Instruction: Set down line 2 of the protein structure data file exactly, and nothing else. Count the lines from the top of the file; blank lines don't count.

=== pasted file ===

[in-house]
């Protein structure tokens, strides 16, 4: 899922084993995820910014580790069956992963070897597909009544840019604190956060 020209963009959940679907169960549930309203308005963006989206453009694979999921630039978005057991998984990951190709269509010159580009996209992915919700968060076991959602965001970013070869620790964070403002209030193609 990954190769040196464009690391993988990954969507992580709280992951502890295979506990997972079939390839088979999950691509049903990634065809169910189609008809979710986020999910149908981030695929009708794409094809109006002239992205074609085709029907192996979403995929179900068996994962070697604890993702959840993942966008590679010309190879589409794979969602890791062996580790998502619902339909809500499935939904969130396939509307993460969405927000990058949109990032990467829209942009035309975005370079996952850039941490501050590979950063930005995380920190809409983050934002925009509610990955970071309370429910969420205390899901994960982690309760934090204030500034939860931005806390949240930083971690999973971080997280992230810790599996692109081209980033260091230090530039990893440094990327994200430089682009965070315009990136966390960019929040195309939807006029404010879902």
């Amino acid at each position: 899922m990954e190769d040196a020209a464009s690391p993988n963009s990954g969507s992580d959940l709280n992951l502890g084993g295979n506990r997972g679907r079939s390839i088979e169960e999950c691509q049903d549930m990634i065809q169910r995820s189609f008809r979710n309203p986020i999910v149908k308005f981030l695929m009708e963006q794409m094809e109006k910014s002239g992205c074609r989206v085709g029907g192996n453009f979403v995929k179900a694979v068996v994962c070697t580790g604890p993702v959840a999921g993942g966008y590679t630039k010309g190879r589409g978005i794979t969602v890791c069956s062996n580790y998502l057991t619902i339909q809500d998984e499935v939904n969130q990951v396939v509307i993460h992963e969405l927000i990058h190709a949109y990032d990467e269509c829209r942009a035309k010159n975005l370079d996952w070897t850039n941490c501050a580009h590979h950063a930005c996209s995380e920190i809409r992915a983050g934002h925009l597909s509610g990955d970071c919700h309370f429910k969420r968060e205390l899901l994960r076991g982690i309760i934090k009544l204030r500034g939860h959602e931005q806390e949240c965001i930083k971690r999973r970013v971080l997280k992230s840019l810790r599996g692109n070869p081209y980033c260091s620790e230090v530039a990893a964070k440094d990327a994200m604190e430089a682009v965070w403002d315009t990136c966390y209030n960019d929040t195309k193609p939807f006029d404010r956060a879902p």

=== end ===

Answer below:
């Protein structure tokens, strides 16, 4: 899922084993995820910014580790069956992963070897597909009544840019604190956060 020209963009959940679907169960549930309203308005963006989206453009694979999921630039978005057991998984990951190709269509010159580009996209992915919700968060076991959602965001970013070869620790964070403002209030193609 990954190769040196464009690391993988990954969507992580709280992951502890295979506990997972079939390839088979999950691509049903990634065809169910189609008809979710986020999910149908981030695929009708794409094809109006002239992205074609085709029907192996979403995929179900068996994962070697604890993702959840993942966008590679010309190879589409794979969602890791062996580790998502619902339909809500499935939904969130396939509307993460969405927000990058949109990032990467829209942009035309975005370079996952850039941490501050590979950063930005995380920190809409983050934002925009509610990955970071309370429910969420205390899901994960982690309760934090204030500034939860931005806390949240930083971690999973971080997280992230810790599996692109081209980033260091230090530039990893440094990327994200430089682009965070315009990136966390960019929040195309939807006029404010879902």